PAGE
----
You could check on bikesdirect. You may end up replacing some components, like a headset, but they are usually a pretty good value because they aren't name brand bikes.
    that site does seem to have some great deals. thanks for the heads up

    anyone have experience with bikesdirect?

  13. #13
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    Quote Originally Posted by Matt 891
    thanks for the replies guys.

    i just dont have a MTB at this time that i wouldnt mind turning into a commuter. that Bianchi looks niiice but maybe a wee bit pricey. i had been looking at jamis venturas. they make one that is pretty cheap, like 500 bucks. i guess used would be my best bet. im 5'10'' so i think i need a 56-58 cm? that sound right?

    anyone know of any other cheap roadies?

    i consider myself a pretty strong rider...if anything else riding 16 miles a day will make me stronger
    I just picked up a commuter, a KHS Flight 300. med. alloy frame, relaxed frame style similar to mt. biikes,. at 20 lbs., it has large tires 700 x 26 which is good for urban pothole riding. It has welded on carrier attachments for panniers which is a big plus..

    I got a sweet deal on the bike at my LBS, It was listed at $599, it got it for $450.
    so far I have only tested going around the block. it accellerates faster than my steel frame road bike and easily out climbs it!! wow! after a couple of hop ups this thing will fly!

  14. #14
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    Do some web research. I looked into them when I was shopping but I got scared off by some of the reviews I read.

  15. #15
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    Your LBS may have something on closeout now that the end of the season is approaching and they want to make room for the '09's. The bikesdirect stuff is cheap. I don't know how I feel about their geared bikes. I've never actually looked at them because the only bike of mine that has gears is for loaded touring. I do like their Motobecane Uno that is coming out soon.

  16. #16
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    IMO, don't buy a new bike for commuting to class. Something older and/or used is the only way to go for a campus bike. I can't believe some of the bikes I'm seeing around campus right now (first week of classes). If I was the unscrupulous type, I'd have a lot of free wheels, avid discs, and tires.

    Don't know wtf is up with so many recommending bikesdirect, either. Maybe the stuff is cheap, but b/c it's new, it will still attract attention at the bike rack.

    My campus commuter is an 8yr old mountain bike with skinny tires that have minimal tread. I get to school in almost the same amount of time that it takes to drive (less if you cound how long it takes me to walk from the commuter parking lot on the other side of campus).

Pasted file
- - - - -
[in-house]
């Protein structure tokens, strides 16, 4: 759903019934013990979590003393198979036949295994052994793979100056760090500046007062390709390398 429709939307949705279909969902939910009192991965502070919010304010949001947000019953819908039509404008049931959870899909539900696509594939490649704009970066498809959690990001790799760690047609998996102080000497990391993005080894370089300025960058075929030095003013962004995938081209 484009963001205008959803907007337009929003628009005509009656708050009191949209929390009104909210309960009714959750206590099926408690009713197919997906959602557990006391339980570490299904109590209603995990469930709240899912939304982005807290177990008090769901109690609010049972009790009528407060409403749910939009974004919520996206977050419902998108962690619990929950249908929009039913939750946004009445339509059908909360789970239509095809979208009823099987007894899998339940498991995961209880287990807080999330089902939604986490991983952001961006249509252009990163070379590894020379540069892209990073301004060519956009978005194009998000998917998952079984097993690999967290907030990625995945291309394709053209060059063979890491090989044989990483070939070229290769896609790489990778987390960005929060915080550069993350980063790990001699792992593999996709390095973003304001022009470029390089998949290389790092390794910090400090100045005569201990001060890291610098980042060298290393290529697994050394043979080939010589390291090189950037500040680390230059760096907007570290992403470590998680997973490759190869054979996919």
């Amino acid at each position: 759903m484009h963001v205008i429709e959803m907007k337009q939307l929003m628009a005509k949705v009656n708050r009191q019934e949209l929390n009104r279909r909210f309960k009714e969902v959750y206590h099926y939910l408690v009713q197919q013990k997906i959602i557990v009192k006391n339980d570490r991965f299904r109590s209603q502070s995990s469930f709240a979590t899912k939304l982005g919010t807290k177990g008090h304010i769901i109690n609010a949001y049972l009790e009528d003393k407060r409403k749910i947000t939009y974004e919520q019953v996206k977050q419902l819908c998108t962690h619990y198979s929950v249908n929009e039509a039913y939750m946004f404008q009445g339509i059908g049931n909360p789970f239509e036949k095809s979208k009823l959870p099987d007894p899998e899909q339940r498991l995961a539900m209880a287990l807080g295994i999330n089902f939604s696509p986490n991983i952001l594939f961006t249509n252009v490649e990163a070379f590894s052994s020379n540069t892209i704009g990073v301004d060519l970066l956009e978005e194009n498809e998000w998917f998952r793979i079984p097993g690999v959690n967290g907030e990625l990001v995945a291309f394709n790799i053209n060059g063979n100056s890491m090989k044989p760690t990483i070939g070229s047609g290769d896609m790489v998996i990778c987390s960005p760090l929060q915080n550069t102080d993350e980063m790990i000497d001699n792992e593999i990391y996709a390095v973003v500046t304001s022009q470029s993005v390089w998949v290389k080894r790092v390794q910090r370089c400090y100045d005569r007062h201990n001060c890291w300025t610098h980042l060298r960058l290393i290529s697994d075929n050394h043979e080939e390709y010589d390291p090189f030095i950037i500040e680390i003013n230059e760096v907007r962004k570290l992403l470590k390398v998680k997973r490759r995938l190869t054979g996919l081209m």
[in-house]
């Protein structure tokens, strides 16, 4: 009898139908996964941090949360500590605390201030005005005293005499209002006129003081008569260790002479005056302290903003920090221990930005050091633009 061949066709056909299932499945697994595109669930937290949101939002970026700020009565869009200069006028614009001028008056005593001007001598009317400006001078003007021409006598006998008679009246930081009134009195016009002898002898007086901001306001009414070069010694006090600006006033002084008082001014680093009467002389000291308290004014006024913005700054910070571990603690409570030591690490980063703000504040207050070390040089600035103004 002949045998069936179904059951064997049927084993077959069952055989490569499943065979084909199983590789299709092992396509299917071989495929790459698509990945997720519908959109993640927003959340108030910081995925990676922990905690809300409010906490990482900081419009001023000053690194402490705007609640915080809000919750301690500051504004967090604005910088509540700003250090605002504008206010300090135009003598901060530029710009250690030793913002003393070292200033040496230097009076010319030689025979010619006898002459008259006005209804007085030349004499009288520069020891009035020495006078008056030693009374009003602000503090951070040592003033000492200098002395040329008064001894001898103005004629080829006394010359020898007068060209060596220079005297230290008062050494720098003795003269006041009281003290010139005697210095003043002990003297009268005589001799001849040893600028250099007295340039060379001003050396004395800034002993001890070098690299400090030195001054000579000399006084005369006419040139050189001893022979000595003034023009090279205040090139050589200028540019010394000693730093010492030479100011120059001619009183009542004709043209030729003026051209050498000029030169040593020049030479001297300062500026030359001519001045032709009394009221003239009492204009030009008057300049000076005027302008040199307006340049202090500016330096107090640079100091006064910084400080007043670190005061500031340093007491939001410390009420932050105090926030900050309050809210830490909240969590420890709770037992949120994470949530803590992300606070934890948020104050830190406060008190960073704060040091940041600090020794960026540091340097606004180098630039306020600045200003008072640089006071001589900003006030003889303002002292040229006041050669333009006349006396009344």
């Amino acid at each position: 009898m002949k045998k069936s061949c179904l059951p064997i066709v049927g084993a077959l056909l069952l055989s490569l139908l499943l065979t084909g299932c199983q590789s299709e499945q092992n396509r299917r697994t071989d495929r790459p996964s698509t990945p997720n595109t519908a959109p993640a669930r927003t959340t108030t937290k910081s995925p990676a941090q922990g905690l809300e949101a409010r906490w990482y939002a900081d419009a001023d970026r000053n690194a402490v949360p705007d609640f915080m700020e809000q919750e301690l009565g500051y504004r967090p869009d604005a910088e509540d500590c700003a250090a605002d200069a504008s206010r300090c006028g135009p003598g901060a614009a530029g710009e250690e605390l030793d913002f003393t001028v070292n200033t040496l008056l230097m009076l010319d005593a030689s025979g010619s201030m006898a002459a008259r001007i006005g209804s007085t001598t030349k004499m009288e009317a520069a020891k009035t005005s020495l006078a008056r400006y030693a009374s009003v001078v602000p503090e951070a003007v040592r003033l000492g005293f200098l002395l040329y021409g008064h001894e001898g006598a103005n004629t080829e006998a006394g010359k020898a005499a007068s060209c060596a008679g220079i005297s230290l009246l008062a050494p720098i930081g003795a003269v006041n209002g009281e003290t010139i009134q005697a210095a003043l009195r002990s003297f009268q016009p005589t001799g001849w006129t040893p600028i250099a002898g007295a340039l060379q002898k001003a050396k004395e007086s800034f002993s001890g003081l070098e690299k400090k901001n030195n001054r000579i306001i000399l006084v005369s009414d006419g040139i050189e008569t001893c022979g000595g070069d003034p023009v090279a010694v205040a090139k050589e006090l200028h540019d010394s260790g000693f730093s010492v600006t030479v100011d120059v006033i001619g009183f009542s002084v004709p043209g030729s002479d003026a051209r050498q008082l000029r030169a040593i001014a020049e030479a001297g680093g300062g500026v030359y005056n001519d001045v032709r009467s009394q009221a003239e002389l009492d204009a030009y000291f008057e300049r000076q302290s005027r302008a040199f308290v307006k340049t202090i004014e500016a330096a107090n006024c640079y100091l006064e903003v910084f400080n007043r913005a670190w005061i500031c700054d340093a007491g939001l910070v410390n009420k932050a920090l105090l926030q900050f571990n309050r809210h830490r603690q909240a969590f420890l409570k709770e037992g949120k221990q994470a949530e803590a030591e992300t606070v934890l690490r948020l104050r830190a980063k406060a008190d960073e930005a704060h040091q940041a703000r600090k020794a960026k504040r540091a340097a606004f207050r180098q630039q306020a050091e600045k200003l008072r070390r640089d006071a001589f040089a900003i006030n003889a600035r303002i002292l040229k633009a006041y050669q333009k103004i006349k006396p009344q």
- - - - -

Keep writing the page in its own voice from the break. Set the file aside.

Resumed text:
17. #17
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    Quote Originally Posted by NateHawk
    IMO, don't buy a new bike for commuting to class. Something older and/or used is the only way to go for a campus bike.
    yea, i think im gonna keep my eye out for something off CL. i could save quite a bit of money that way and probably get a nicer bike..

  18. #18
    Baller/Shot Caller
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    IRO cycles, Mark V thats vee not 5. Affordable and sweet. Just playing with the build a bike section of the website is fun.

    http://www.irocycle.com/
    [SIZE="1"][/SIZE]The self proclaimed king of douchebaggery

  19. #19
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    commuter

    I've been commuting on my Banshee Scirocco with Holly Roller tires.Long story.It hauls ass.....down hill.Even on the flat stuff...with a 15 mph tail wind.But seriously,the difference between it and my (x)25 lb. commuter mt.bike with 2.2 Bontrager slicks is about 1 minute per mile.Now on either bike you see the road bikes zoom by.But most of them don't have 15 lb. backpacks.But then I pass allot of them fixing flats. You have to consider your roads,potholes and railroad tracks.Oh,you should see the angled railroad(wet&dry)road bike wipe outs I've seen.One guy I used to see all the time in any weather on my commute had a cyclocross type bike with the fatter tires.The railroad tracks didn't seem to bother him.Seen him jump the sidewalk to the street too.

  20. #20
    You only have five bikes?
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    What to buy

    Matt,
    Some good advice already posted. A quick review from a long time rider.